Boasting more than 433 million users worldwide, LinkedIn is a potential goldmine for marketers willing to establish and test a paid advertising strategy. The professional social network's ad platform allows users to create a variety of ads and selectively target distinct user profiles, so you can reach your ideal prospects and net conversions that matter.
This post will show you how to craft a winning LinkedIn advertising strategy from start to finish, including how to find your target audience, ways to convert leads, metrics worth measuring, and the expected ROI for a LinkedIn campaign.
By the time you're done here, you should have enough to put a LinkedIn advertising strategy to work for your business.
1. Why Use LinkedIn for Advertising?
LinkedIn is about business, so it's great for B2B products and services aimed at the professional crowd. If your goal is to increase your visibility in your industry and deliver focused advertisements, this paid channel will be huge for you. After debuting the Pulse and Influencer offerings, the platform's also evolved into a content site, playing host to a professional-grade news feed.
The ability to target users by employer, job title, role, skills, and interests provides adjustable and results-oriented advertising options. Advertising on LinkedIn offers similar options to those provided by Facebook, Twitter and Google, with a self-service platform that allows you to design different types of ads, create and pursue specific segments and set your bids for campaigns.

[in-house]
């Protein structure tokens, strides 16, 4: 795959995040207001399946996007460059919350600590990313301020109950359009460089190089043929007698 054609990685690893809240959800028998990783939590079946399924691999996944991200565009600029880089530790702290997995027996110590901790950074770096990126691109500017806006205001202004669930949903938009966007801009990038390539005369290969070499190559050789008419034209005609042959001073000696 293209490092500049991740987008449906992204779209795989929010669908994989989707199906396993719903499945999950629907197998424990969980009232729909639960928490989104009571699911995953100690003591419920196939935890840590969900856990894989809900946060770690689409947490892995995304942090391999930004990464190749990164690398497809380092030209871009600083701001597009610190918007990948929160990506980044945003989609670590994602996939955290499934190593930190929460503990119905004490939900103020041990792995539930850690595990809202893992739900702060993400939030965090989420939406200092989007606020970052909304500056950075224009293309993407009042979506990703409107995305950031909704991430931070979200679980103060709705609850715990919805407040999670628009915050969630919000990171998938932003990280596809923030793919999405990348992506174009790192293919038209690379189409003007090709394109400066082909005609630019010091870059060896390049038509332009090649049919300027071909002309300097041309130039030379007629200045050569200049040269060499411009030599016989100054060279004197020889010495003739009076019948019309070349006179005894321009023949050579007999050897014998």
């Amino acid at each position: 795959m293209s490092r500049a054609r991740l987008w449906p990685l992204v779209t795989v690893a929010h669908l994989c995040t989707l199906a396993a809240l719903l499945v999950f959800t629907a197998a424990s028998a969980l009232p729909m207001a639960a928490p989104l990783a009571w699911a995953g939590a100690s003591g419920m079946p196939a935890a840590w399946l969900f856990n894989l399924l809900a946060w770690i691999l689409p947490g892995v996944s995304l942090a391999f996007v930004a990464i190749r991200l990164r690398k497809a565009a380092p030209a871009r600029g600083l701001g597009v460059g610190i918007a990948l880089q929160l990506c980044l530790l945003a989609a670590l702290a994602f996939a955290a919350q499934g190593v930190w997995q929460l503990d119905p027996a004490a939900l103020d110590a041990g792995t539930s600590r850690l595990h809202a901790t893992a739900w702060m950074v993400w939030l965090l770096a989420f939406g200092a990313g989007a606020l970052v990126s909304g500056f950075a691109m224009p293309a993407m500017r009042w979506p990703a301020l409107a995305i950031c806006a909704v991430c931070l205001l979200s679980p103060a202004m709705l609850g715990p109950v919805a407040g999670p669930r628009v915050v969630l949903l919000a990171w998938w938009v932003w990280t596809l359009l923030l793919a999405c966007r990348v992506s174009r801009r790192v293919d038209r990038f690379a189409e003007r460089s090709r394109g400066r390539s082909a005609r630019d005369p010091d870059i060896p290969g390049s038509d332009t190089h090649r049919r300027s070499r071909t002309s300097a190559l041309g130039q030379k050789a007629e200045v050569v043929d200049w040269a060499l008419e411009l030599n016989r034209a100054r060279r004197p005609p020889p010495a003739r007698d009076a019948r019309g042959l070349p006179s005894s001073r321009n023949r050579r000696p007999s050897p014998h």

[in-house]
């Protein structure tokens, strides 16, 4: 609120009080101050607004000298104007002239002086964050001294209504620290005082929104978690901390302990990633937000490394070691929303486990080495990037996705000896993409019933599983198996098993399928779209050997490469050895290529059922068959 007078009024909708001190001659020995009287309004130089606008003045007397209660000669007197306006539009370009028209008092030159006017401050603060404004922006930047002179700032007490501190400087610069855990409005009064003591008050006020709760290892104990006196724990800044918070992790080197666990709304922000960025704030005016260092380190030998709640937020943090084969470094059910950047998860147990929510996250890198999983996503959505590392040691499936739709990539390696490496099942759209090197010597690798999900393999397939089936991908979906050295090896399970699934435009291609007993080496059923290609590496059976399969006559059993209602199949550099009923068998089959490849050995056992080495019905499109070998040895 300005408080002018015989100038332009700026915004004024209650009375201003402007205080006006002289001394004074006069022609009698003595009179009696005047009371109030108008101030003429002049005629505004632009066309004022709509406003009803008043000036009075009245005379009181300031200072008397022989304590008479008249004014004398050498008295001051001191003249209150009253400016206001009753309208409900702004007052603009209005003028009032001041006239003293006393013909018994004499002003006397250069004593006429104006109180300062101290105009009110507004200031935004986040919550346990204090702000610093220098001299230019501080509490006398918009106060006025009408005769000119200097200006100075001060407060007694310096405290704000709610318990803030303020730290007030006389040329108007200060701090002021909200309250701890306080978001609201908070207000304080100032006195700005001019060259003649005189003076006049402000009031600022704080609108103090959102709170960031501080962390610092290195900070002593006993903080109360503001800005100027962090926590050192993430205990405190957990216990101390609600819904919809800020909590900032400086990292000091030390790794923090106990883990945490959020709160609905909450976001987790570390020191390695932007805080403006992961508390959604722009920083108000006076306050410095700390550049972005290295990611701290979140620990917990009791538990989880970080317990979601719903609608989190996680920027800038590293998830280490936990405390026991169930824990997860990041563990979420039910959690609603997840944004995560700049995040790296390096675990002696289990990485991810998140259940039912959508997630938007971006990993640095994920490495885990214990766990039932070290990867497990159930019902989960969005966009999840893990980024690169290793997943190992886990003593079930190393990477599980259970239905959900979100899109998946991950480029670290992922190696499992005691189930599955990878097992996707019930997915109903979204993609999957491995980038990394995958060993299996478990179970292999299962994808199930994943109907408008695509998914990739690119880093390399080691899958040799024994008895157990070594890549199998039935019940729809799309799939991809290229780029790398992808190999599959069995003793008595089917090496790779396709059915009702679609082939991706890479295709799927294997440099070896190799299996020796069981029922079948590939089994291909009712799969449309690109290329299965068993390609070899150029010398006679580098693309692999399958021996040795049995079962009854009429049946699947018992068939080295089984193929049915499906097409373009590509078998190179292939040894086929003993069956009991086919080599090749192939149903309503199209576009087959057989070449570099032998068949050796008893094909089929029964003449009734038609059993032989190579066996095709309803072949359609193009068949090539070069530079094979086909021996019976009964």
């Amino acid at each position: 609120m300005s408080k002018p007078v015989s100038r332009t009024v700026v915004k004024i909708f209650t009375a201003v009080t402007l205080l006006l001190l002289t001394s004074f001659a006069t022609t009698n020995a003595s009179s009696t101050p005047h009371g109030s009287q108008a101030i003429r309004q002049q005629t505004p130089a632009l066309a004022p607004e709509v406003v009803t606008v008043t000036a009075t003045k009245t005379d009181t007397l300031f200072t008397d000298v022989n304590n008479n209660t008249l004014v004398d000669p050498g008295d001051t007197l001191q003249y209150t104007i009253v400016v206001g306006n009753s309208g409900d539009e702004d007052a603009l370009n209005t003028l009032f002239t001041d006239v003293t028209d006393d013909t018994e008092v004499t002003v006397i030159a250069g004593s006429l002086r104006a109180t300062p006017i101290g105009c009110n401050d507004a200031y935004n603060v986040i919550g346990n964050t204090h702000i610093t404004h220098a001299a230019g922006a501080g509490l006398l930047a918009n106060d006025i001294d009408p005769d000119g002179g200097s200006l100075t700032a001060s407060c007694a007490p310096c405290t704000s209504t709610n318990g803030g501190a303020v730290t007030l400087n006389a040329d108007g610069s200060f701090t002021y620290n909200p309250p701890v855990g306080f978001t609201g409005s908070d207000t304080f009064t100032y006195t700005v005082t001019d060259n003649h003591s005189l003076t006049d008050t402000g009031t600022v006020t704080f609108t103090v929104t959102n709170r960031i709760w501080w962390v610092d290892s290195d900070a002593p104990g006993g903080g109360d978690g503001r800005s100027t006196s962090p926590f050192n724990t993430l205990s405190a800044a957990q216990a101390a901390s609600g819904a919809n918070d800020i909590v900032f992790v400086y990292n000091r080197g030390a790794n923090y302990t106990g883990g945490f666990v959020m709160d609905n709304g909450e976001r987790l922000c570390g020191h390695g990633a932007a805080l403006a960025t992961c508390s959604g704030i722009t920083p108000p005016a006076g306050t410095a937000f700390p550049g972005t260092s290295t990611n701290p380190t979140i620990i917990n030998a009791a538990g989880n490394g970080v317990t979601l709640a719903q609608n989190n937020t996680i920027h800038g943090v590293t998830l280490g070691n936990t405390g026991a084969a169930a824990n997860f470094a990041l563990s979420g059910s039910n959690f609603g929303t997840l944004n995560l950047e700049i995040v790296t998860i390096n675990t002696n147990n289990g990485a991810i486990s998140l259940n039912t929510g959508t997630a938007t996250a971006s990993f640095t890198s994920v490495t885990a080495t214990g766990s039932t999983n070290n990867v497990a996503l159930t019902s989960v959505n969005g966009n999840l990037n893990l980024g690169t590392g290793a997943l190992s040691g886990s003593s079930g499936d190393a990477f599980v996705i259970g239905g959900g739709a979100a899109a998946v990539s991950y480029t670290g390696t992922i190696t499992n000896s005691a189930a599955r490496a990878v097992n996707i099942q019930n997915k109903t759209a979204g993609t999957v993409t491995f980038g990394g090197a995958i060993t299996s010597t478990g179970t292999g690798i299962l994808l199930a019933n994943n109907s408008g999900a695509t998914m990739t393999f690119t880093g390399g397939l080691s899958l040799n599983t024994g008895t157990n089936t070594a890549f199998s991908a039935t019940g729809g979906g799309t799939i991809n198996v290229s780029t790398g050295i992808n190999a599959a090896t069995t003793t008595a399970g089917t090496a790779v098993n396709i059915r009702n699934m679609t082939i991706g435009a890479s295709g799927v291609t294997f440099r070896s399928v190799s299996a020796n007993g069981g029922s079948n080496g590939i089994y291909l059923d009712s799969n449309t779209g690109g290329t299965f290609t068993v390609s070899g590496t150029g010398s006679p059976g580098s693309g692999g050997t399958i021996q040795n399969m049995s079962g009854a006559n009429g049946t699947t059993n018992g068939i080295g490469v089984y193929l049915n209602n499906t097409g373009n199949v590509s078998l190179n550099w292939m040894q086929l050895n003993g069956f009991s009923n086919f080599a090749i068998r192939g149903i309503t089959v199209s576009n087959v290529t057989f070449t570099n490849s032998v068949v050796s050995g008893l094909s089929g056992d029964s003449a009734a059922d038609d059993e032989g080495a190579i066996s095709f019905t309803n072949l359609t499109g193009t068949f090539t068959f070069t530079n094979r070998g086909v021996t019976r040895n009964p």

Here's a few questions to keep in mind when starting a LinkedIn ad campaign:
- What is/are the job title(s) for my target audience?
- Where does my target audience work?
- What unique skills/interests does my target audience have?
- What role does my target audience hold in their company?
2. How to Target Effectively with LinkedIn Advertising
Targeting options on LinkedIn are also similar to Facebook and Twitter, though more specifically suited to LinkedIn's data resources. In this sense, the targeting is less focused on interests and more professional qualifiers - company size, position title, education, industry, and geographic targeting. You can also eliminate specific groups, companies, skills or fields of study from your ad sweep.
So say you're targeting marketers, but don't want the competition to see your ads - simply omit their name. Maybe you're growing your mailing list but don't want a certain set of people to click a free download you're offering in your ad (because it's too simple or over their heads). No problem - just eliminate certain skills or positions from the targeting.
A targeting profile for software designers at software companies in the Bay Area would look like this:
- Software designers
- Companies with 51 - 200 employees
- Software & Development industries
- In and around the San Francisco Bay Area